To the chagrin of my chemo nurses who now expect some crazy allergic reaction and the possibility of paramedic-accompanied hospitalization/biophysical drama from yours truly, I arrived solo, Allure “Best of Beauty” edition in hand. To get through every chemo, I take along with me a tote bag that contains the following: “Granny blanket”—a warm wool, crocheted cream, blue, and brown blankie that enables its artist, my now-16-years-deceased maternal grandmother, to physically wrap me in her warmth (as I know she is in spirit); whatever books I’m reading (right now: “New Moon,” “The Life of Elizabeth I,” and “1776,”); at least one girly mag; my lunch, and my all-important cell phone (I require my friends to entertain me during this bi-weekly, hellacious boredom. Thank you to Adam for the gay jokes, to Rene’ for the mobile trivia, and to everyone else for the phone calls). Aside from the usual anti-nausea drugs and saline, my chemo nurses opted to not infuse me with the traditional pre-chemo meds. This would be a maiden voyage: we would all see if I could finally tolerate my chemo cocktail sans Benadryl and other infusions purposed to stave off allergic reactions.
Prior to hitting the infusion room, I had an appointment with my oncologist. She explained to me that, due to the past issues I’ve had both during and after each chemo (recall the severe anaphylactic shocks, infections, fevers, etc.), I was in it for a “tough ride.” By that she meant that, while she still projects a successful remission circa March or April, I will likely encounter battles along the way in the form of viruses, infections, and other reactions. In other words: expect both illness and recovery, setbacks and success, blah, blah, blah…..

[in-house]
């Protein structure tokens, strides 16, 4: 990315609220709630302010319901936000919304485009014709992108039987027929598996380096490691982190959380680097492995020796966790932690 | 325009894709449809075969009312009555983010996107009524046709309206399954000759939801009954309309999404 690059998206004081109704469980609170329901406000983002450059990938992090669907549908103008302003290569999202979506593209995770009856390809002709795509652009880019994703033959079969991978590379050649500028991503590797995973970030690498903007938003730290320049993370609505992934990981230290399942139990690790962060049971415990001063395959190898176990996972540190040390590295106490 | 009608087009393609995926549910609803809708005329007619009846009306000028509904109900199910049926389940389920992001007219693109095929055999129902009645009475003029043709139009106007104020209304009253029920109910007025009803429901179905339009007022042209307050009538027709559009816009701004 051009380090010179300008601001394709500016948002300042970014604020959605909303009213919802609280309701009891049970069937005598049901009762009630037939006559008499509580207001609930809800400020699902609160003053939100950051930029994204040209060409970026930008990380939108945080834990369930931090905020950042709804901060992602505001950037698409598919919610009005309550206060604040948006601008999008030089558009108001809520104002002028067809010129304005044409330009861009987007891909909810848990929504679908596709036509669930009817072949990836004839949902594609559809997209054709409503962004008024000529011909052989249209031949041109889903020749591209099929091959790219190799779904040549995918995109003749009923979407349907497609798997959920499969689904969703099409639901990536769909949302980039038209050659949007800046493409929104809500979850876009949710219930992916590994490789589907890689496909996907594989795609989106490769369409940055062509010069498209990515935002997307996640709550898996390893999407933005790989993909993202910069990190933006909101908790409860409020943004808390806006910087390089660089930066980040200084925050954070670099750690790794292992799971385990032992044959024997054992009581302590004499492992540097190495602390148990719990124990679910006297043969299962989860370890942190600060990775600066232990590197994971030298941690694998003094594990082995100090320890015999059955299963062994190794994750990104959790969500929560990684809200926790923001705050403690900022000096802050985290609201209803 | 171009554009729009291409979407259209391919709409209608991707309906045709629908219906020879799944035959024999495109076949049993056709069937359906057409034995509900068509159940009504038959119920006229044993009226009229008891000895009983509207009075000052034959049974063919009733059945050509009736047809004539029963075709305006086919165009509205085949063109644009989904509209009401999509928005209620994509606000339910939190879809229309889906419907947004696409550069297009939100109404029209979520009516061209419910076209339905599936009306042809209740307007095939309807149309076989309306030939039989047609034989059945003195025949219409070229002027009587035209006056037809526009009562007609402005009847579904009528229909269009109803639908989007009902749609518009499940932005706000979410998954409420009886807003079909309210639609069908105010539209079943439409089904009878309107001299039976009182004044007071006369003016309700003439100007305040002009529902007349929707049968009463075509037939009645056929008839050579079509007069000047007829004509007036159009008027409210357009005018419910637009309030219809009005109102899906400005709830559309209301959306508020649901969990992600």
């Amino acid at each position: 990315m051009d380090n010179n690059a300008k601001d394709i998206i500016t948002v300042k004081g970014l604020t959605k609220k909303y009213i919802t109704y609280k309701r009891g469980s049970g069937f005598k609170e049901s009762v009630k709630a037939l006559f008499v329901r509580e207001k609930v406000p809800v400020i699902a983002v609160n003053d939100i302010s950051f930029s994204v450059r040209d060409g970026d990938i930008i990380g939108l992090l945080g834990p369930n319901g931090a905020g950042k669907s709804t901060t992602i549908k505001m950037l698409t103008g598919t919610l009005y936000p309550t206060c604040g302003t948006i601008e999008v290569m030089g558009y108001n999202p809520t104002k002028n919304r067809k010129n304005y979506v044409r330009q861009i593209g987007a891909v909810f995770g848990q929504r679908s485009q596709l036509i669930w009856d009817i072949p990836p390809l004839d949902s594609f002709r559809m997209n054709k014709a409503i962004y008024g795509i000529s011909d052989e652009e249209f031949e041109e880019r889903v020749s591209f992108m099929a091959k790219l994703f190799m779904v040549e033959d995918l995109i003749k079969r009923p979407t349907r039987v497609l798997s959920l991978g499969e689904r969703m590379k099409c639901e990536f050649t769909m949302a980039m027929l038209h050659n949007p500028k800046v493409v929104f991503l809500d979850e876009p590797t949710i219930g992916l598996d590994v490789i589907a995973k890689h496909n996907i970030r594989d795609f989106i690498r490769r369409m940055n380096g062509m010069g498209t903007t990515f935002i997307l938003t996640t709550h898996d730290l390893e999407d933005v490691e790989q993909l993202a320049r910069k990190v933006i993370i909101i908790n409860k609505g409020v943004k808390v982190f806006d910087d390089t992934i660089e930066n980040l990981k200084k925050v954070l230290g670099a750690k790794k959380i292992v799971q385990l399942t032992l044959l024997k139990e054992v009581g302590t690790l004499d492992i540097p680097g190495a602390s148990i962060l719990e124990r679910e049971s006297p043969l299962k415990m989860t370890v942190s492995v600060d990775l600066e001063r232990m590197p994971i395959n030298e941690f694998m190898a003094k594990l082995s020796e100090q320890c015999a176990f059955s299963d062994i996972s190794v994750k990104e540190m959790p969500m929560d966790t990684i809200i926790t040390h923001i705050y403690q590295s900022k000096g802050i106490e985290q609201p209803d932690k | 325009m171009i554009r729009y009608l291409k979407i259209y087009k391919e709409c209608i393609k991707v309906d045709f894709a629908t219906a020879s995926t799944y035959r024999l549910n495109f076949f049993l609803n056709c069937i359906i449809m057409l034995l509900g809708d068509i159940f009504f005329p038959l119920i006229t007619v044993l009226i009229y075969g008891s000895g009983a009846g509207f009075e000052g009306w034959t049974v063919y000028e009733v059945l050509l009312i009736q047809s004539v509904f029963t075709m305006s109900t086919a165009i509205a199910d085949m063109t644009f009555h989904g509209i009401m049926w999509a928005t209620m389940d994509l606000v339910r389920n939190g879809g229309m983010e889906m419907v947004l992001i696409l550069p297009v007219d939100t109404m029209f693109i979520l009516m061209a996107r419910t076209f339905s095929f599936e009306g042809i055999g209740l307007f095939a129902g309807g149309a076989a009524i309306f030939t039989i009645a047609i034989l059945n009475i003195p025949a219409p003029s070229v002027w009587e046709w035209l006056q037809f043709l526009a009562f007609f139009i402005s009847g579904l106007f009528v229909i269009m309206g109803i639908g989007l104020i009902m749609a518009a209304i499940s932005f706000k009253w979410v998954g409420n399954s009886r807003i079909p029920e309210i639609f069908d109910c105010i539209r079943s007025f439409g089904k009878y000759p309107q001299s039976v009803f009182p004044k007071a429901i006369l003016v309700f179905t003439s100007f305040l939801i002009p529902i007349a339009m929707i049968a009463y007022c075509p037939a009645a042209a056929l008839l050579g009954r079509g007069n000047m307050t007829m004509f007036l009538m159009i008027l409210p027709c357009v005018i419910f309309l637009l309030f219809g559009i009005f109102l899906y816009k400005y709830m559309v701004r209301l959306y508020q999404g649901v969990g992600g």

Yet, despite the profoundly depressing “pep talk,” my chemo was administered without incident. I came, saw, and conquered, then proceeded to sleep for the rest of the afternoon and for the next three days. My mom arrived on Friday, wine and homemade goodies in tow, in anticipation of my usual nausea and lethargy. While she had been babysitting my nephew when my sister-in-law attended a business conference and my brother worked full-time, she was relieved of her beloved Mimi duties (she is NOT to be called grandma, thankyouverymuch) that morning. For two days we ran light errands, watched bad TV, and spent usual quality mother/daughter time together. Words cannot adequately express my love for that strong, resilient, compassionate, selfless woman!